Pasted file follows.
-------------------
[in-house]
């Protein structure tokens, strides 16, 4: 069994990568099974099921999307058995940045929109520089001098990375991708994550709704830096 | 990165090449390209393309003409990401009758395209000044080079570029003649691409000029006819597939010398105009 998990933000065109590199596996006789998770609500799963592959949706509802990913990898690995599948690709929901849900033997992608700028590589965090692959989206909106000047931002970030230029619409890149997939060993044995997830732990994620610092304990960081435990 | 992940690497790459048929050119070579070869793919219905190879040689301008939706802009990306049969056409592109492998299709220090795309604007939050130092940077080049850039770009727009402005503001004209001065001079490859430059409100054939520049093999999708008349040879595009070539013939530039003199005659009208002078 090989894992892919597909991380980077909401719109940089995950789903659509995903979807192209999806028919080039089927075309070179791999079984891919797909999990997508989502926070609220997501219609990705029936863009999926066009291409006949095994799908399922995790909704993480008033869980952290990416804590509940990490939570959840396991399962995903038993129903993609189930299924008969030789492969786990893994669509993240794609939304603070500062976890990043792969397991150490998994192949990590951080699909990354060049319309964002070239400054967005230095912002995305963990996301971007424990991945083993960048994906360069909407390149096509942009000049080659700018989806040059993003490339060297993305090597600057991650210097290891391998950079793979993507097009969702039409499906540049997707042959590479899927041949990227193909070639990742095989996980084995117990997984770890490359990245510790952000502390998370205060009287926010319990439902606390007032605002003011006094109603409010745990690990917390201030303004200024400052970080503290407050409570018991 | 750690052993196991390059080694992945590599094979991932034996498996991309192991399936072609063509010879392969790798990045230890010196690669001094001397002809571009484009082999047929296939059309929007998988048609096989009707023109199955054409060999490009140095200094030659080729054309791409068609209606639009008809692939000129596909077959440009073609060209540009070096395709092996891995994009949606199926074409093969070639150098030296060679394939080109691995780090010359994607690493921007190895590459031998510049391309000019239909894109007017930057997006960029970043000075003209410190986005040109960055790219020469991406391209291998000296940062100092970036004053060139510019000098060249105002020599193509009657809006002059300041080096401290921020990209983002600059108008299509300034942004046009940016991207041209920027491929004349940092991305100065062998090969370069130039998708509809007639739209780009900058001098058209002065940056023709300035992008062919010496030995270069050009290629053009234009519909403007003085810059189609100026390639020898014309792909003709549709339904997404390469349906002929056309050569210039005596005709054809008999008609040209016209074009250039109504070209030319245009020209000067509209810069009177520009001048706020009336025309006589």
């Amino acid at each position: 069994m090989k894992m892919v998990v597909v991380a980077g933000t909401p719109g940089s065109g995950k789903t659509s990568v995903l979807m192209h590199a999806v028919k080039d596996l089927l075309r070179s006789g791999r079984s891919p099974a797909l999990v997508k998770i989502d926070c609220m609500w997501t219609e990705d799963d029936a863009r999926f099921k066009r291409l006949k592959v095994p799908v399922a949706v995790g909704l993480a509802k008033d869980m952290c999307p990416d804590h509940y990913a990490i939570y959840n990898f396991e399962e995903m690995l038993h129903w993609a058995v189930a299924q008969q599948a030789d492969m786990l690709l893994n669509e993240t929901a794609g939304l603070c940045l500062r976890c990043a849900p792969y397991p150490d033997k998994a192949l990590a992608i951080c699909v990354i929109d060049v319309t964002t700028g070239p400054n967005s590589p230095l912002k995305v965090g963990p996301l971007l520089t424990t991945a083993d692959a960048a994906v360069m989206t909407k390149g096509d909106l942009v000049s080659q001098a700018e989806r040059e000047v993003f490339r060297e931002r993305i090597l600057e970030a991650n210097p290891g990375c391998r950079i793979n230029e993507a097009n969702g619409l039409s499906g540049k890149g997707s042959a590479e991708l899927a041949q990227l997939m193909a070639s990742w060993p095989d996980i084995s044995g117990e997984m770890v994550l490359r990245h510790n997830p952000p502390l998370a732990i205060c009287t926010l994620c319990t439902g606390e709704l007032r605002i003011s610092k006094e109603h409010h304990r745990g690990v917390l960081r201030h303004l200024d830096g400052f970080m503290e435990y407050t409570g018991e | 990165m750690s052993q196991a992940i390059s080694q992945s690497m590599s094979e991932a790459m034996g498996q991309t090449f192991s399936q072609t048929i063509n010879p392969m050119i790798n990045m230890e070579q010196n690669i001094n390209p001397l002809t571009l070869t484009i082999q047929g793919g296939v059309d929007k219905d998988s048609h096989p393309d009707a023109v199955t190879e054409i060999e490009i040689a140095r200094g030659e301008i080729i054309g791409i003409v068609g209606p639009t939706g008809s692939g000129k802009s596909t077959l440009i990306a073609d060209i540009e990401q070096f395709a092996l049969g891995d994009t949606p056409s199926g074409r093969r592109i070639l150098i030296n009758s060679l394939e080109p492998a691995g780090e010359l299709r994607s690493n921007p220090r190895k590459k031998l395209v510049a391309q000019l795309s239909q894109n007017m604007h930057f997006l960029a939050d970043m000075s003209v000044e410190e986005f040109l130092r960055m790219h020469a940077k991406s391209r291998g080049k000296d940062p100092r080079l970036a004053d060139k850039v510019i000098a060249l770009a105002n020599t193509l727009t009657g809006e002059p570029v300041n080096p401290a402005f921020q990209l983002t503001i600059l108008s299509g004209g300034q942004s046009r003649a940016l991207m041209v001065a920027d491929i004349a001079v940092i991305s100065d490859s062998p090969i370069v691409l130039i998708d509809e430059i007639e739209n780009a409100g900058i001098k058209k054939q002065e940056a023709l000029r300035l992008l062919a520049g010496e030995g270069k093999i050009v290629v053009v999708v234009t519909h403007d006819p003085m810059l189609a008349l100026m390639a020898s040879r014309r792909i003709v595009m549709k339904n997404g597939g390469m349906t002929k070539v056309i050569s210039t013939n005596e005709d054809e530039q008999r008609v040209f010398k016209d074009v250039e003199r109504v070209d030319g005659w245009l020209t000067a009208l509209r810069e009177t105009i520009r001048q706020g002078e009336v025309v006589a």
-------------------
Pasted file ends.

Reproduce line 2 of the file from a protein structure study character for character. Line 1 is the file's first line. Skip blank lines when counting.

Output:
């Protein structure tokens, strides 16, 4: 069994990568099974099921999307058995940045929109520089001098990375991708994550709704830096 | 990165090449390209393309003409990401009758395209000044080079570029003649691409000029006819597939010398105009 998990933000065109590199596996006789998770609500799963592959949706509802990913990898690995599948690709929901849900033997992608700028590589965090692959989206909106000047931002970030230029619409890149997939060993044995997830732990994620610092304990960081435990 | 992940690497790459048929050119070579070869793919219905190879040689301008939706802009990306049969056409592109492998299709220090795309604007939050130092940077080049850039770009727009402005503001004209001065001079490859430059409100054939520049093999999708008349040879595009070539013939530039003199005659009208002078 090989894992892919597909991380980077909401719109940089995950789903659509995903979807192209999806028919080039089927075309070179791999079984891919797909999990997508989502926070609220997501219609990705029936863009999926066009291409006949095994799908399922995790909704993480008033869980952290990416804590509940990490939570959840396991399962995903038993129903993609189930299924008969030789492969786990893994669509993240794609939304603070500062976890990043792969397991150490998994192949990590951080699909990354060049319309964002070239400054967005230095912002995305963990996301971007424990991945083993960048994906360069909407390149096509942009000049080659700018989806040059993003490339060297993305090597600057991650210097290891391998950079793979993507097009969702039409499906540049997707042959590479899927041949990227193909070639990742095989996980084995117990997984770890490359990245510790952000502390998370205060009287926010319990439902606390007032605002003011006094109603409010745990690990917390201030303004200024400052970080503290407050409570018991 | 750690052993196991390059080694992945590599094979991932034996498996991309192991399936072609063509010879392969790798990045230890010196690669001094001397002809571009484009082999047929296939059309929007998988048609096989009707023109199955054409060999490009140095200094030659080729054309791409068609209606639009008809692939000129596909077959440009073609060209540009070096395709092996891995994009949606199926074409093969070639150098030296060679394939080109691995780090010359994607690493921007190895590459031998510049391309000019239909894109007017930057997006960029970043000075003209410190986005040109960055790219020469991406391209291998000296940062100092970036004053060139510019000098060249105002020599193509009657809006002059300041080096401290921020990209983002600059108008299509300034942004046009940016991207041209920027491929004349940092991305100065062998090969370069130039998708509809007639739209780009900058001098058209002065940056023709300035992008062919010496030995270069050009290629053009234009519909403007003085810059189609100026390639020898014309792909003709549709339904997404390469349906002929056309050569210039005596005709054809008999008609040209016209074009250039109504070209030319245009020209000067509209810069009177520009001048706020009336025309006589």